not intend the protection to reach very far; according to one constitutional

scholar, “Supreme Court cases dealing with freedom of expression focus

less on the framers’ intent than do cases involving many other constitutional

provisions. There is relatively little that can be discerned as to the

drafters’ views other than their desire to prohibit prior restraints . . . and

their rejection of the crime of seditious libel.”89

81Bursor, Note, Toward a Functional Framework for Interpreting the Second Amendment,

74 Tex. L. Rev. 1125 (1996).

82Id. at 1146.

83Nelson Lund has proposed using the First Amendment as a model for interpreting the

Second Amendment. See Lund, The Past and Future of the Individual’s Right to Arms, 31 Ga.

L. Rev. at 5.

84U.S. Const. amend. I.

85See Brandenburg v. Ohio, 395 U.S. 444 (1969).

86See Chaplinksy v. New Hampshire, 315 U.S. 568 (1942).

87See Roth v. United States, 354 U.S. 476 (1957).

88See, e.g., id. at 484 (“[I]mplicit in the history of the First Amendment is the rejection of

obscenity as utterly without redeeming social importance.”).

89Erwin Chemerinsky, Constitutional Law: Principles and Policies, at 750 (1997). See also

Rodney A. Smolla, Smolla and Nimmer on Freedom of Speech, at 1-18 (1994) (“One can

keep going round and round on the original meaning of the First Amendment, but no clear

consistent vision of what the framers meant by freedom of speech will ever emerge.”).

More often, the Court has focused on a functional method of determining

the scope of the First Amendment’s protections. In Chaplinsky v. New

Hampshire (1942), the Court stated that:

[I]t is well understood that the right of free speech is not absolute at all

times and under all circumstances. There are certain well-defined and

narrowly limited classes of speech, the prevention and punishment of

which have never been thought to raise any constitutional problem . . . .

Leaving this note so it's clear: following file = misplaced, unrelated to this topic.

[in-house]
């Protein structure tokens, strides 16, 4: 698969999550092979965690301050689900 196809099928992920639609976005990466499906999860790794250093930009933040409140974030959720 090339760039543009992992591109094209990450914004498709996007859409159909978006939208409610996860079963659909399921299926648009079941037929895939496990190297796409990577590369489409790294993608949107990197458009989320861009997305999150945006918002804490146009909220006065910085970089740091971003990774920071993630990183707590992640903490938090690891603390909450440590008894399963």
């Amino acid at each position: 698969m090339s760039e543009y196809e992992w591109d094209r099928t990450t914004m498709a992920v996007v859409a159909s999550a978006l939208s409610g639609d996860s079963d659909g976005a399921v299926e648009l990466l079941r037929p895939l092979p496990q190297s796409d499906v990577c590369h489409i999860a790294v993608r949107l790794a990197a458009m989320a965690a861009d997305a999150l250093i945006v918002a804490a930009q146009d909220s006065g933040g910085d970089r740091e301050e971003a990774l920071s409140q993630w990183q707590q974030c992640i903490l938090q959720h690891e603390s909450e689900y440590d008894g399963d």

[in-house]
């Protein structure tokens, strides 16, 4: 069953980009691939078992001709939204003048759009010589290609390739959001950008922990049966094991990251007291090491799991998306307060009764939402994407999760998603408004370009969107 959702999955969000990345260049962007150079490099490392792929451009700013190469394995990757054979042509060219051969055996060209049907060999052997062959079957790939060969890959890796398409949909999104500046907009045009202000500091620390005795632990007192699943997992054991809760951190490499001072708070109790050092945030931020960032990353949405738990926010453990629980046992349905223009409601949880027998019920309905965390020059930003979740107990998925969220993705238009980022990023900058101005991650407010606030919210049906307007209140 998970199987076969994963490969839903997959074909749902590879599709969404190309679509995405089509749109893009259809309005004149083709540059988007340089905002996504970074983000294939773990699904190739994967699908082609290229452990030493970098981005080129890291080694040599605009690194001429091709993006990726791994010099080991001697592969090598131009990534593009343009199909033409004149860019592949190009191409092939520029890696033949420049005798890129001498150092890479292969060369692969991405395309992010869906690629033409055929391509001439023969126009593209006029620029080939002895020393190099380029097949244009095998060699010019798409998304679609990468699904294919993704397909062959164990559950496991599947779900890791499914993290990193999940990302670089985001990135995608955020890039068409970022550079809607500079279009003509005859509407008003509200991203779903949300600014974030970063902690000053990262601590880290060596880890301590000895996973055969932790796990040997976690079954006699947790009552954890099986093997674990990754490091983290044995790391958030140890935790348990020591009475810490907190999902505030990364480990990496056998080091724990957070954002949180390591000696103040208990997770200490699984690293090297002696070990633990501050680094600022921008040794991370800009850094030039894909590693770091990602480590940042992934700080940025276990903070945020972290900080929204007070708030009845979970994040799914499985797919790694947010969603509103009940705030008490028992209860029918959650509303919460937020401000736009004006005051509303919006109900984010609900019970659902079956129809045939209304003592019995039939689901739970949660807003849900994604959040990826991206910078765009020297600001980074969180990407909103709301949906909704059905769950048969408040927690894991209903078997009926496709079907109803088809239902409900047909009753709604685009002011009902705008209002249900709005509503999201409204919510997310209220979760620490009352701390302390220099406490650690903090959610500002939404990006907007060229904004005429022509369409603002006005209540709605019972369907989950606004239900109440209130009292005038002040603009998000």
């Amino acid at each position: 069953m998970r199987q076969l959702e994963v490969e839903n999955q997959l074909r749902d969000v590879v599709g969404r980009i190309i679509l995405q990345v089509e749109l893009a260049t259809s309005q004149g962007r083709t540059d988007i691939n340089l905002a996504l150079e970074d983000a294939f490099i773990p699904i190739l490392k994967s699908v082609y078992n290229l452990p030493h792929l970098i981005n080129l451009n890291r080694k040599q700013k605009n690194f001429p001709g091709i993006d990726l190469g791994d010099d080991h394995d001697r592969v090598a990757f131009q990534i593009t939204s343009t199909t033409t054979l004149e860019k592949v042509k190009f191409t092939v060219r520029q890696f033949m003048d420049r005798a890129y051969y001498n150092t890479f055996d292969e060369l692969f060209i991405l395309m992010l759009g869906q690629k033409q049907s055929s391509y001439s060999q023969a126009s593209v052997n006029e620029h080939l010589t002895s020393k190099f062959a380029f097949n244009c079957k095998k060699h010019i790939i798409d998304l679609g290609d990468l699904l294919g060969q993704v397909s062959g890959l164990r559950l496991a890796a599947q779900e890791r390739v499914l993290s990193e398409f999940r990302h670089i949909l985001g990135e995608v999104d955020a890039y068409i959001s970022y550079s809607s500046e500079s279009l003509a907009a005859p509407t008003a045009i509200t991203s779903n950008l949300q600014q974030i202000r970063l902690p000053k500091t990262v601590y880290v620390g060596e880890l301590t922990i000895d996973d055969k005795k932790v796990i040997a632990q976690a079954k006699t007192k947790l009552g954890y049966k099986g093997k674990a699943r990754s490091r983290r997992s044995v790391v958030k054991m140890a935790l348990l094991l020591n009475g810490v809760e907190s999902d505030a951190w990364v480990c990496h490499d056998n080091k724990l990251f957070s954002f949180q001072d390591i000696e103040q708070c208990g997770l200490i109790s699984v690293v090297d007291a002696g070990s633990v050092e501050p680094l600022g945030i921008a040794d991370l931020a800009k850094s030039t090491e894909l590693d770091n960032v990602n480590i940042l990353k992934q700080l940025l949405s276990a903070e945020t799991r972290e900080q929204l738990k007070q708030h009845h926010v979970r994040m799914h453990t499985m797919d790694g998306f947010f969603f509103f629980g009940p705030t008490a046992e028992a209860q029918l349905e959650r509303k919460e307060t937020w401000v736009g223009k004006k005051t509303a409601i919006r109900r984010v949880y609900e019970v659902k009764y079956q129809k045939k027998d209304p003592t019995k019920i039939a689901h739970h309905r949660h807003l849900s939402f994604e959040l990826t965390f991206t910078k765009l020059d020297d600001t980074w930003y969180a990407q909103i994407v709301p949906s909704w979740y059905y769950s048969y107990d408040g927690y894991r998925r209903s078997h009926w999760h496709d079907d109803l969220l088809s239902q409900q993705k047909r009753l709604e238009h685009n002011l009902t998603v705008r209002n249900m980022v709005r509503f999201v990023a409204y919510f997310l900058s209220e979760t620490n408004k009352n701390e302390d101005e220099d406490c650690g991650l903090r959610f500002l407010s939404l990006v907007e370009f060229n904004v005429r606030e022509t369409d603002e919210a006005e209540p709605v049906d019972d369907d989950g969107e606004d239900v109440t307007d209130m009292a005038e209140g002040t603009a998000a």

such utterances are no essential part of any exposition of ideas, and are of

such slight social value as a step to truth that any benefit that may be

derived from them is clearly outweighed by the social interest in order and


This approach focuses on the purposes behind the amendment—to foster

the “exposition of ideas” and the search for “truth”—in an approach similar

to the functional approach toward defining the Second Amendment

discussed above.

Defining the scope of the Second Amendment’s protection is one way in

which the permissibility of challenged gun control measures can be evaluated.

For example, if one accepts the Kates test outlined above as an accurate

measure of the scope of the right, it is easy to see why handguns are

clearly protected, while weapons like Saturday Night Specials or switchblade

knives are not.91 It could be argued that the amendment was never intended

by the framers to protect ownership of these weapons from government

regulation, because these weapons are not necessary for military, law enforcement,

or self-defense purposes. Similarly, private ownership of nuclear

weapons would not be protected, as such weapons are not lineal descendants

of the types of weapons known to the framers. Assault rifles present

a more difficult question: if one sees such weapons as direct descendants of

the type of weapons used by the framers, as well as useful for modern

military or law enforcement purposes, ownership of such rifles may be

entitled to some level of protection. In any case, using such a test to determine

the scope of protection provided by the amendment, a court could

determine whether regulations that ban or otherwise restrict ownership of

certain weapons implicate the Second Amendment’s guarantee at all.

“Infringements” on the Second Amendment Right

Once a core of protected activity is identified, the question becomes

when a particular gun control regulation impinges on that protected sphere.

Answering that question is not as straightforward as it may seem: one

90Chaplinsky, 315 U.S. at 571-72.

91Kates, Handgun Prohibition and the Original Meaning of the Second Amendment, 82

Mich. L. Rev. at 259-60.


commentator has noted that determining whether an infringement has occurred

is closely bound up with the doctrinal considerations involved in

defining the scope of a right and whether an infringement is justified.

“[C]losely examining the way that courts determine whether a right has

been infringed may be very relevant to defining the scope of the right and to

evaluating the state’s justification for impairing the right.”92 This commentator

goes on to observe that “often the Court does not isolate the issue of

infringement, but rather implicitly subsumes it within an analysis that focuses

on the scope of the right and the state’s justification for any purported


The Supreme Court has held that not every regulation that impacts a

constitutional right rises to the level of an infringement: “As our jurisprudence

relating to all liberties save perhaps abortion has recognized, not

every law which makes a right more difficult to exercise is, ipso facto, an